Disassembling the Empathy Machine

This entry is part 17 of 18 in the series Refactor Camp 2019

In this talk, Bryan Lehrer talks about the idea of VR as an “empathy machine”.

Making Meaning

This entry is part 16 of 18 in the series Refactor Camp 2019

In this talk, Matt Maier talks about the new religion he’s trying to create, and the systematic approach to making meaning he’s developed (talk ends at about the 15:30 mark, and the rest of the video is pitches for the workshop sessions and Q&A)

The Ovaltine Moment

This entry is part 15 of 18 in the series Refactor Camp 2019

In this talk Jay Bushman talks about futuristic transmedia storytelling attempts and the moment they tend to fall apart, which he calls the ovaltine moment, when the bubble bursts and the excitement fades into disappointment.


This entry is part 14 of 18 in the series Refactor Camp 2019

In this talk, Chenoe Hart explores space in VR and AR from an architecture perspective and why there are no easy answers.

Elderblog Sutra: 10

This entry is part 10 of 11 in the series Elderblog Sutra

I’ve been thinking about the context in which writing, or any kind of creative work that makes a public appearance, lives (for the author of the work rather than the consumer).

I often make up pseudomath equations to help me see the structure of an interesting question, even if it’s unlikely that there’s any actual interesting mathematical structure there. Here’s my pseudo-math attempt to model the idea of “work in context” (blue) as a convolution of aliveness (green) and general environmental context (brown).

As the blank blue graph suggests, I haven’t actually “solved” this pseudo-math problem to yield an evolving view of work in context, but lemme explain what I’m trying to poke at here.

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The Other Simulation Hypothesis

This entry is part 13 of 18 in the series Refactor Camp 2019

In this talk, Tiago talks about Lisa Feldman Barrett’s constructivist theory of emotion and connects it to science fiction and the pleasure activism of adrienne maree brown to posit an “other” simulation hypothesis based on emotional experience. Also check out the post , Pleasure as an Organizing Principle, which Tiago wrote based on this.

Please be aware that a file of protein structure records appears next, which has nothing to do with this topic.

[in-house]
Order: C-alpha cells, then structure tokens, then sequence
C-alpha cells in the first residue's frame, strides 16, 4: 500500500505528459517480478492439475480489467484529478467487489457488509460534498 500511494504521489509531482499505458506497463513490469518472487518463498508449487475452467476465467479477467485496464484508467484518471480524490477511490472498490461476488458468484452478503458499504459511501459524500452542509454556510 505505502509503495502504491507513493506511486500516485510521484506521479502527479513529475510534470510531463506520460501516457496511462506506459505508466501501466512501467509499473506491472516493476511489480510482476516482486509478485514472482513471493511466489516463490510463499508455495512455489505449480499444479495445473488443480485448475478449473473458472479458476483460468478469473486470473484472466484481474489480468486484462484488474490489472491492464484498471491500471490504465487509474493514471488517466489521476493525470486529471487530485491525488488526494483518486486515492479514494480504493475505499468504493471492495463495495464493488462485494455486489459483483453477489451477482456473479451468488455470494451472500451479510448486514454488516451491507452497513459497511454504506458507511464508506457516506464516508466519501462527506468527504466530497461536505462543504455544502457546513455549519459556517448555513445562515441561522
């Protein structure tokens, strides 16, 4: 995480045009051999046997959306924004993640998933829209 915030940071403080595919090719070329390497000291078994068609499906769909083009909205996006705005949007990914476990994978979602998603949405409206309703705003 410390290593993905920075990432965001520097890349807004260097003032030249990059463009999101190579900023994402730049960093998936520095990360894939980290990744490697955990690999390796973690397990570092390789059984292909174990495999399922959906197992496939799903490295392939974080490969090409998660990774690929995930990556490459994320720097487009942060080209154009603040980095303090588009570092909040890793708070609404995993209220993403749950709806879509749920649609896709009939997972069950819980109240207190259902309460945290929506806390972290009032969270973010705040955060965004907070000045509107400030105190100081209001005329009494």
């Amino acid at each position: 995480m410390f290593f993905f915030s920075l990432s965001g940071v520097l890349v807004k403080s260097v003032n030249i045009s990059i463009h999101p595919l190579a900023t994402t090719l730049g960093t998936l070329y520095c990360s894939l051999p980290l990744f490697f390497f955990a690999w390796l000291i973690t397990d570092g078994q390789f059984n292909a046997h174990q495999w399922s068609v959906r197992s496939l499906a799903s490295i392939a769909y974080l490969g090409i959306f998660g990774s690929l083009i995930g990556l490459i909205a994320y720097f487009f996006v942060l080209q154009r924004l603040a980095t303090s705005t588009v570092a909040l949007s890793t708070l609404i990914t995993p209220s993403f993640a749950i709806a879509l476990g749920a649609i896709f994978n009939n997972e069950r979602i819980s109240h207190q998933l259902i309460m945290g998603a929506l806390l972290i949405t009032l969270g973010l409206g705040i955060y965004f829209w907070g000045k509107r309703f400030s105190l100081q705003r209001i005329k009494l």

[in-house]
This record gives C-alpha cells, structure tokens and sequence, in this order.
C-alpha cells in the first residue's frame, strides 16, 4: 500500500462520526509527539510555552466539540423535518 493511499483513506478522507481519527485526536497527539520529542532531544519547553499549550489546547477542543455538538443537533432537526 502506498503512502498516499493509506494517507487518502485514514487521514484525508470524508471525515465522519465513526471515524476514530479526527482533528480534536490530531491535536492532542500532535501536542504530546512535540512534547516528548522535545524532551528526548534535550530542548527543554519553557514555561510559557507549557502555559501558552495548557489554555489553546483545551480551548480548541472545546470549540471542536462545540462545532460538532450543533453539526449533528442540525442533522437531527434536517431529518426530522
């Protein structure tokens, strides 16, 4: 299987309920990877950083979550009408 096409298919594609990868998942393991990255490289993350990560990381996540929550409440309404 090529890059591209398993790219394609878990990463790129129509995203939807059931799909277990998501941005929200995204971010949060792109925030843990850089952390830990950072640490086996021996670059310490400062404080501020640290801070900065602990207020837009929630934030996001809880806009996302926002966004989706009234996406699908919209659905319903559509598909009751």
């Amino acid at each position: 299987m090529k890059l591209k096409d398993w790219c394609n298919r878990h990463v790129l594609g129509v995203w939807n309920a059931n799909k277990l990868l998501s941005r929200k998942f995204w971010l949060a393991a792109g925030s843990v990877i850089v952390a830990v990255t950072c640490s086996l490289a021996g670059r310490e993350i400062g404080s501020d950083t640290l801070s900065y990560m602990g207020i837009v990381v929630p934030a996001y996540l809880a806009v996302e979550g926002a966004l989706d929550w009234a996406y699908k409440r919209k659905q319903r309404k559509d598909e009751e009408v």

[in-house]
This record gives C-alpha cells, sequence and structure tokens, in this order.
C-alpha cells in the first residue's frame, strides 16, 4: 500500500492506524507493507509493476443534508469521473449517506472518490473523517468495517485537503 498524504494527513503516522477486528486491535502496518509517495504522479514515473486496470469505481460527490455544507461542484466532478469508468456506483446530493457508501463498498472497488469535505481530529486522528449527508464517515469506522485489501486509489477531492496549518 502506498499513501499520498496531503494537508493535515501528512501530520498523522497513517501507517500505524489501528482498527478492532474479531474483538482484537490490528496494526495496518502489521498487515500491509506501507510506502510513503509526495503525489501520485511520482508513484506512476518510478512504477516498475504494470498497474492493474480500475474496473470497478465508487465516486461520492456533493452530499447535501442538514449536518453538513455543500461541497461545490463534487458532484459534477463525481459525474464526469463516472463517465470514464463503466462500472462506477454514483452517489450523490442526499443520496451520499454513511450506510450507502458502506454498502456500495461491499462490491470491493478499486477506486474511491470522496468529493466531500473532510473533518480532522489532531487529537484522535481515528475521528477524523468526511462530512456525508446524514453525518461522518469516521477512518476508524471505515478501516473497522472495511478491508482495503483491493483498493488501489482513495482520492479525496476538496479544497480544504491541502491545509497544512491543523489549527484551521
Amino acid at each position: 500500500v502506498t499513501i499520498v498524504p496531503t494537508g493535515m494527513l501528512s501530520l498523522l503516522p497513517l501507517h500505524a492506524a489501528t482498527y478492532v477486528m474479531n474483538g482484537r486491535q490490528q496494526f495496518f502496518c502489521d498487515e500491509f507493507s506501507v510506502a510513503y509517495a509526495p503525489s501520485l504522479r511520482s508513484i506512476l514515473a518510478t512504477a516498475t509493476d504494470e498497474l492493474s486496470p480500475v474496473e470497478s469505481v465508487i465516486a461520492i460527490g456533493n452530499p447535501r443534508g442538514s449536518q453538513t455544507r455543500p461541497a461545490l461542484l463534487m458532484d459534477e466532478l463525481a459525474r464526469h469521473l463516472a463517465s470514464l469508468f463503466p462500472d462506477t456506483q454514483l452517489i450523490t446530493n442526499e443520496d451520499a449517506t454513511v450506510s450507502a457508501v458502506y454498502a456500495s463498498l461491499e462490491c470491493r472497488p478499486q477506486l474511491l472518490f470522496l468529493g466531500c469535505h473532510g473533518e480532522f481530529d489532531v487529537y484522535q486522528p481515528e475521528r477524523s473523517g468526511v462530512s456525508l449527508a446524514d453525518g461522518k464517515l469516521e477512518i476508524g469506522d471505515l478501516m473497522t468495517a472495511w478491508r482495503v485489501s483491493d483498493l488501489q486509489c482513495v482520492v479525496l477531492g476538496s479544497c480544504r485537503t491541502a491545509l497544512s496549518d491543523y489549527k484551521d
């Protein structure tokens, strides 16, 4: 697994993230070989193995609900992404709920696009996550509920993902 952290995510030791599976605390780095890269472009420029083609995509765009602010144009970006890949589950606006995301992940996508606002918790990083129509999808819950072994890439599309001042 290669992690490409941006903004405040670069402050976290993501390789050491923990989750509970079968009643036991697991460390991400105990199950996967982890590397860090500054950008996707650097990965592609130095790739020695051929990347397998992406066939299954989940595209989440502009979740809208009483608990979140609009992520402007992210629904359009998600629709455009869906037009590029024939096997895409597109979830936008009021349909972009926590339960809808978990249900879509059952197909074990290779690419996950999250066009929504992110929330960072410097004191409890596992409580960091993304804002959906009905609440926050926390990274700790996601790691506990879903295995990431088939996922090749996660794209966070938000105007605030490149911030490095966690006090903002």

The Galactic Numerology Collision

This entry is part 12 of 18 in the series Refactor Camp 2019

In this talk, David Sneider, who made up the Galactic Tick Day tells the bizarre story of how the idea went viral and ended up getting entangled with conspiracy theory subcultures, and draws lessons from the experience.

Mediocratopia: 9

This entry is part 9 of 9 in the series Mediocratopia

We often conflate quality with excellence, to the point that the term quality mediocrity seems like an oxymoron, and mediocre quality seems like the same thing as poor quality. But quality and excellence are not the same thing, and mediocrity and quality are not mutually exclusive. Excellence is synonymous with quality only under behavioral regimes governed by an optimizing sensibility, operating on a closed and bounded notion of what the kids these days seem to be calling fitness-to-purpose. What does it map to when you’re mediocratizing rather than optimizing? I have an answer: fatness. Or for the kids, fitness-to-purposelessness.

Public domain fat cat caricature. From Trade Union Unity Magazine (September 1925)

Fatness is the systemic condition created by a mediocre response to abundance. In the opener for this blogchain, I linked to a bunch of my older writing about fat thinking, but I didn’t construct a notion of quality out of that attribute. Let’s do that now.

The short version: Fatness is embodied abundance. Or if you like clever lines: Fatness is future-fitness.

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AI And Human Digitization: When Seeing Is Not Believing?

This entry is part 11 of 18 in the series Refactor Camp 2019

In this talk, Hao Li, founder of Pinscreen talks about using AI to generate human avatars and how that shapes future realities.

Spatial Intelligence: Architecture as a Giant Computer

This entry is part 10 of 18 in the series Refactor Camp 2019

In this talk, Guvenc Ozel talks about the latest in architecture research in the use of VR to experience space in radically different ways.